My wife and I live in a two-story row house in South Philadelphia’s Italian Market district, about 200 feet from Ninth Street, which is where the market is.
That happens to be only a few miles due south of where I spent the first eight years of my life, when my family lived in North Philadelphia, in a two-story row house at the corner of Sixth Street and Sedgley Avenue.
Across the street from that house was a scrap yard, and behind that the railroad (one of the less tony stretches of the Pennsylvania Railroad’s vaunted main line). It was a neighborhood of row houses and corner stores, factories, warehouses, and vacant lots. Our house boasted a tiny garden, and I can still remember helping my mother plant flowers there when I was about four. The flowers, I learned later on, were French marigolds and blue ageratum, and I always plant some in the tiny city garden I now have.
Sometimes my family would take the trolley that ran down Sixth Street to the very market I now live near, and recently I wondered just what trolley line that might have been.
Today, of course, it’s a bus route. When I looked it up, I found that it was the 47, the very bus that runs up Ninth Street now. Only that, to be precise, is the 47M, a supplement to the real Route 47, which still comes down Eighth and goes up Seventh, coming down Sixth on its way back, right past where our house in North Philadelphia still stands.
Silly as it must sound, I find it fascinating that the house I am likely to end my days in is just a block from the same public transportation route that the house I started life in was. The parochial range rather pleases me. It makes me feel at one with mankind. After all, today’s highly mobile society is the exception to the historic rule. A medieval peasant knew little of the world beyond the environs of his native village, and the same, I suppose, can still be said of a good many people around the world today. In Philadelphia, when I was growing up, if you asked a guy where he came from, he was likely to tell you the name of his parish.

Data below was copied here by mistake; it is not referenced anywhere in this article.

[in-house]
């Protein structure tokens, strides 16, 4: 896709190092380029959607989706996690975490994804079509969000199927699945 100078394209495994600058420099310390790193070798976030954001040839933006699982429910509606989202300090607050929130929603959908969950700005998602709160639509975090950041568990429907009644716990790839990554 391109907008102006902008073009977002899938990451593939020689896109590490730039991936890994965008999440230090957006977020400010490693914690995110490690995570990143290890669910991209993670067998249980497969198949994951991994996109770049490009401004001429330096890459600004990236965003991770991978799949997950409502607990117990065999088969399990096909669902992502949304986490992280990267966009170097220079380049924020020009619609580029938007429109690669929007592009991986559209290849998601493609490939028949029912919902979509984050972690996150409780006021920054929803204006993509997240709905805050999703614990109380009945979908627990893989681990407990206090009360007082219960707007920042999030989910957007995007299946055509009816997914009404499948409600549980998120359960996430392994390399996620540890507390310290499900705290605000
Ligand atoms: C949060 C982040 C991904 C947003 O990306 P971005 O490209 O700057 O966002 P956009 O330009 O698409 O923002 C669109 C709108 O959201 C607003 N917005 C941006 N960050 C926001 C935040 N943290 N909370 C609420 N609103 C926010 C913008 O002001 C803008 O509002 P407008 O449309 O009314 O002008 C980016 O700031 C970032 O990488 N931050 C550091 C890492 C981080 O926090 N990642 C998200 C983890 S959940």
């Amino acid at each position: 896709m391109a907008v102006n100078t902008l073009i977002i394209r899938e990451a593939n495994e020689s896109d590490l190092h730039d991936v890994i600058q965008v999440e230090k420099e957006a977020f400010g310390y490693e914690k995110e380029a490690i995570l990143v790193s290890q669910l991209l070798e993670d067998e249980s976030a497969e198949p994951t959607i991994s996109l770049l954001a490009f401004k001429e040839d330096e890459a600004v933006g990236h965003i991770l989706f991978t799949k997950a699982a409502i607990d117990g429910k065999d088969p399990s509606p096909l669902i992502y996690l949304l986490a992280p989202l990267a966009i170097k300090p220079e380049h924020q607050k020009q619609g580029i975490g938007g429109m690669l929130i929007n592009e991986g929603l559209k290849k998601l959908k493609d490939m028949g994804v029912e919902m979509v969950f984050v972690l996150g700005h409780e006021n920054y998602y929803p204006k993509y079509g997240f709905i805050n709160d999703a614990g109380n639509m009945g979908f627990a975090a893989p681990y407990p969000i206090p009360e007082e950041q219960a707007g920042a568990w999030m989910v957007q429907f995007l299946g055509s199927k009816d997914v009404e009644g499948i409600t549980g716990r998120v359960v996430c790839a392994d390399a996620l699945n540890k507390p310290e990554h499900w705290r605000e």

I don’t pay much attention to my early childhood — or to my past generally — unless it has some bearing on what’s going on now. Otherwise, I let it lie.
On the other hand, “unless ye become as little children, ye shall not enter the kingdom of heaven.” Thus spake Jesus. It is one of those utterances that everyone nods to in agreement without ever seriously thinking about it. Which no doubt explains why it has spawned so much sentimental tosh.
After all, who would want to be a child again, given all the things you have to learn and put up with, to say nothing of the people you have to deal with — some of the worst your fellow children — the dependency and impotence of it all?
I think what Jesus was getting at had nothing to do with some make-believe innocence, but rather with looking at things as you might if you had never laid eyes on them.
As toddlers, we are like Gulliver in Brobdingnag. The grotesque scale of that initial encounter with the world, however modified by subsequent experience, must exert a lasting influence on us. Interestingly, when I think of that trolley that ran past our house in North Philadelphia, I always see it from a distance. I take that to be an adjustment of scale. At a distance it harmonizes with what my experience of it is now: It doesn’t loom so large.
Nothing is simple about childhood. It is an inchoate mass of urges and impressions. We haven’t sorted things out yet and, from the outset, we have nothing to go on. No one ever does. There is perhaps no more perfect image of the human condition than the look of consternation and perplexity one sees sometimes on the faces of toddlers. Somehow, over time, we get a handle on things, and it would be nice to know what combination of sense and judgment we employed to do that.
We must get a lot of things wrong, and the things we get wrong must figure in whatever arrangement we eventually settle on. How enlightening it would be to look upon the world and life once again from that primary perspective.
A good bit of it would probably be unsettling. Our initial experience of being must be one of almost complete incomprehension. We go on to be taught things by others, and to learn some things on our own. But do any of the facts and figures we accumulate over a lifetime, and the theories we build upon them, really serve to dispel any of life’s fundamental mystery? Maybe what Jesus was trying to remind us of is the sheer givenness of being, as well as the otherness of it, the sense it conveys of our having had no hand in its making or maintaining (theists and atheists alike can agree on that).
Rudolf Otto said that religion derives from a primary experience of what he called the “numinous,” which he said has three components, summarized best in the Latin phrase mysterium trememdum et fascinans. The mysterium is “wholly other,” completely beyond our ken. It evokes in those who encounter it both terror (tremendum) and attraction (fascninans). It is what our distant ancestors experienced as, increasingly, they became aware of themselves and their surroundings in a new and more powerful way.
It sounds an awful lot like how things must seem to us when we come into the world.